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Japanese Defense Ministry mulls further steps against power harassment as SDF recruiters struggle

JIJI

The Defense Ministry plans to compile a set of measures this summer to prevent power harassment, a senior ministry official said Friday.

The ministry believes existing measures have been ineffective in light of the increasing number of punishments that have been issued for power harassment.

While receiving advice from two outside experts, the ministry will draw up a specific direction for new measures in June. The steps might even include a review of the defense minister’s orders related to the execution of duties, the senior official said.

One of the external advisers is University of Tsukuba professor Ichiyo Matsuzaki, who wrote the book “Crusher Joshi” (“Crusher Bosses”), which analyzes bosses who engage in harassment. The other is Yoshitomo Takahashi, a professor at the same university who is well-versed in issues related to suicide.

In the book, Matsuzaki says diversity in human resources tends to be poor at workplaces where so-called crusher bosses have a strong presence.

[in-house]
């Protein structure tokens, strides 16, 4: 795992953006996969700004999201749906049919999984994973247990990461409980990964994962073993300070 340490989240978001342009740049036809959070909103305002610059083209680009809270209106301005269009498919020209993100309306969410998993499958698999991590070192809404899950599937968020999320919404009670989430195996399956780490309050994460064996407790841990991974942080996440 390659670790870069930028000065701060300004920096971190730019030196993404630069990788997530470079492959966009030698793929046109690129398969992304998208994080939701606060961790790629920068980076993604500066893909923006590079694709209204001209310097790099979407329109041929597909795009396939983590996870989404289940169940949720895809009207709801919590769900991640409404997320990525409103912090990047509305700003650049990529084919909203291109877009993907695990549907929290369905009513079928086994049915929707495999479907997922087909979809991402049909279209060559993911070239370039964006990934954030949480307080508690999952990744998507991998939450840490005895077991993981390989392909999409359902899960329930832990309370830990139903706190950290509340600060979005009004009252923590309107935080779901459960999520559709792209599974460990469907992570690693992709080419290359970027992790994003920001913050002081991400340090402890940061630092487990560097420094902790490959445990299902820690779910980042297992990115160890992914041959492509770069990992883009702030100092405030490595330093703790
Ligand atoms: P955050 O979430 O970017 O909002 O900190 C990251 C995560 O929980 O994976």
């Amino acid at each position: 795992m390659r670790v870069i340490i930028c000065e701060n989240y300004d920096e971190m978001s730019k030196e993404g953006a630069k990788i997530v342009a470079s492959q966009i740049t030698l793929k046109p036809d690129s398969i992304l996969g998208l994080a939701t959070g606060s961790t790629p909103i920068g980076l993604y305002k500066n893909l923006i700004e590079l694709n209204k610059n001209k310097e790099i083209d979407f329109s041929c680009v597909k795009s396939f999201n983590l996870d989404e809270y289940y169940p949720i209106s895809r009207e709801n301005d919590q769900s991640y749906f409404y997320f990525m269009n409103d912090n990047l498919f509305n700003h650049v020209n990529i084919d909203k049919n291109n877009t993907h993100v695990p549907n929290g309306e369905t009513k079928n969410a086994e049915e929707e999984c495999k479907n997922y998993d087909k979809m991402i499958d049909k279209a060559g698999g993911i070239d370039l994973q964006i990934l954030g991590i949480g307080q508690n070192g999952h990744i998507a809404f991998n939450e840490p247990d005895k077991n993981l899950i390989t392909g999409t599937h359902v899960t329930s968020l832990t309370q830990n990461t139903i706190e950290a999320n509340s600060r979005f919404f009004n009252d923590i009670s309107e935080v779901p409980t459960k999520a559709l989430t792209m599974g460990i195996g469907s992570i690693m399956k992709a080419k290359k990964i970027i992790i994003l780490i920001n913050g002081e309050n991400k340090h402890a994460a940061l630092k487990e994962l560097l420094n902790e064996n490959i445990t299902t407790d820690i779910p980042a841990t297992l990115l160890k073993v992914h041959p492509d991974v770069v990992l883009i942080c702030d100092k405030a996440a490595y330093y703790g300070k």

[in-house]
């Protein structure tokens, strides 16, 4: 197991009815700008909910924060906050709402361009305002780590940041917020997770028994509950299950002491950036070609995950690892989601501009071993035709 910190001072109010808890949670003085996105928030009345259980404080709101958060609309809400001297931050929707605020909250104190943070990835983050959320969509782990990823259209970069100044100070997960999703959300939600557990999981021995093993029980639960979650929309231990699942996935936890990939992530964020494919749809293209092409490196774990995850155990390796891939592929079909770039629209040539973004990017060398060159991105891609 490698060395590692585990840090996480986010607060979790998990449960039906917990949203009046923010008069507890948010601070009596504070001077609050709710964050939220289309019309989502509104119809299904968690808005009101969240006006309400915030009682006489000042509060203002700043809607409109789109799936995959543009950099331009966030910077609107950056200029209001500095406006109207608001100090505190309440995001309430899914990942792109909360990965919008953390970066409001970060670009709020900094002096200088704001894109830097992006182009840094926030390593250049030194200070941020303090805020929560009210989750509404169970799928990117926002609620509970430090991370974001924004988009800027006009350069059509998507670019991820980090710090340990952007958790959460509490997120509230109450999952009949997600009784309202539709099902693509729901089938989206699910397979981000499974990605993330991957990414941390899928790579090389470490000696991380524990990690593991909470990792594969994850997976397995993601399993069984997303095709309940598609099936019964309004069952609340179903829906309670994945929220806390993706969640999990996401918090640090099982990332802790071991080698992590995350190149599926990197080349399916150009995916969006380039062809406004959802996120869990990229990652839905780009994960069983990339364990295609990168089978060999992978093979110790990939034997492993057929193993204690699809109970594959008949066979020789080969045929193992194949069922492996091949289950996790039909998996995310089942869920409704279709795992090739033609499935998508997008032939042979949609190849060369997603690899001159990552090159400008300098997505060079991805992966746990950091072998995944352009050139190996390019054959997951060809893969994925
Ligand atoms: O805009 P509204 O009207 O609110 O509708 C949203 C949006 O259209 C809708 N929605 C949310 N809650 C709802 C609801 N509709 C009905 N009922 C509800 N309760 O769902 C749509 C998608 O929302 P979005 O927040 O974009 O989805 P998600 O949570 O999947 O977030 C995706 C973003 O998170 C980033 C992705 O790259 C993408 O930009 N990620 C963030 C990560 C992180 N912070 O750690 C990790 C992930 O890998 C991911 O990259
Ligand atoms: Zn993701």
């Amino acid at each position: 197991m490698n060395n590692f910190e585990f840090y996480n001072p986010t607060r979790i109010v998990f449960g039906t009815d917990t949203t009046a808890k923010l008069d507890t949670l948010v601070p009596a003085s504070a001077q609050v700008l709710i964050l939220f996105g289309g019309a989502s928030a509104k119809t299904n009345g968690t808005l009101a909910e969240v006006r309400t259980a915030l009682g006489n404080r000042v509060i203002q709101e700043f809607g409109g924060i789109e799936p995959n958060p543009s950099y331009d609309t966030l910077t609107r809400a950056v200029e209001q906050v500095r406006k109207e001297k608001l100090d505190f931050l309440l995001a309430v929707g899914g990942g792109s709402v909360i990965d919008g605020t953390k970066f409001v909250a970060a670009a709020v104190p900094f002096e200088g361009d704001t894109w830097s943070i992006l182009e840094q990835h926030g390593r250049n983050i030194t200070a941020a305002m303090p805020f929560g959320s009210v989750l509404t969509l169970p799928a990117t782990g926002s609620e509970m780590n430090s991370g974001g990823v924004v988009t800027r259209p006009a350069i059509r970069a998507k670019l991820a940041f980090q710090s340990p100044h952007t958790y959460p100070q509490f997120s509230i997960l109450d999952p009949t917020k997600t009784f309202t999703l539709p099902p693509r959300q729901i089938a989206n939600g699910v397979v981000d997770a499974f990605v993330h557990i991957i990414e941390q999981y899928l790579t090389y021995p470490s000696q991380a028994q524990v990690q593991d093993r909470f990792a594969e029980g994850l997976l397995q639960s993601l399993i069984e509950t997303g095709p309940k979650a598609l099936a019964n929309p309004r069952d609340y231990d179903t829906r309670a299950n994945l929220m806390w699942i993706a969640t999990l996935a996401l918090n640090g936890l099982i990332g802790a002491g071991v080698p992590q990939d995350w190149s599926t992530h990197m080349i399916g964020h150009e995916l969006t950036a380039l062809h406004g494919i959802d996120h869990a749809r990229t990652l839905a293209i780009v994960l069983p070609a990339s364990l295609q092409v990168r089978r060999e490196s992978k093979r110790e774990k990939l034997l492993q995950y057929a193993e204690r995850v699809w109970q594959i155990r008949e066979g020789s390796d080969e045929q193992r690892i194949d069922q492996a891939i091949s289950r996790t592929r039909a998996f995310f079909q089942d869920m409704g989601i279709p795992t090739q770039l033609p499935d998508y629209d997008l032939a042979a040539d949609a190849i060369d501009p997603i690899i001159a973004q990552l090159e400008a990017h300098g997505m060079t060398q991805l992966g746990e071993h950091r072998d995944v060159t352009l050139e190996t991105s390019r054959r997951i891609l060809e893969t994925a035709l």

The measures taken so far by the ministry include the establishment of a consultation hotline and education against power harassment, but they have failed to produce results.

Cases of power harassment-related penalties at the Defense Ministry and in the Self-Defense Forces rose to 94 in fiscal 2016 and 114 in fiscal 2017, compared with 42 in fiscal 2013.

Apparently behind the increase is the organizational culture at the SDF.

The senior official stressed the need to get rid of such a culture, saying the SDF cannot be truly strong if superiors use power harassment as a tool to control subordinates.

The plan to work out new measures is also believed to reflect the ministry’s eagerness to change the image of the SDF among young people following recent shortfalls in their recruitment goals.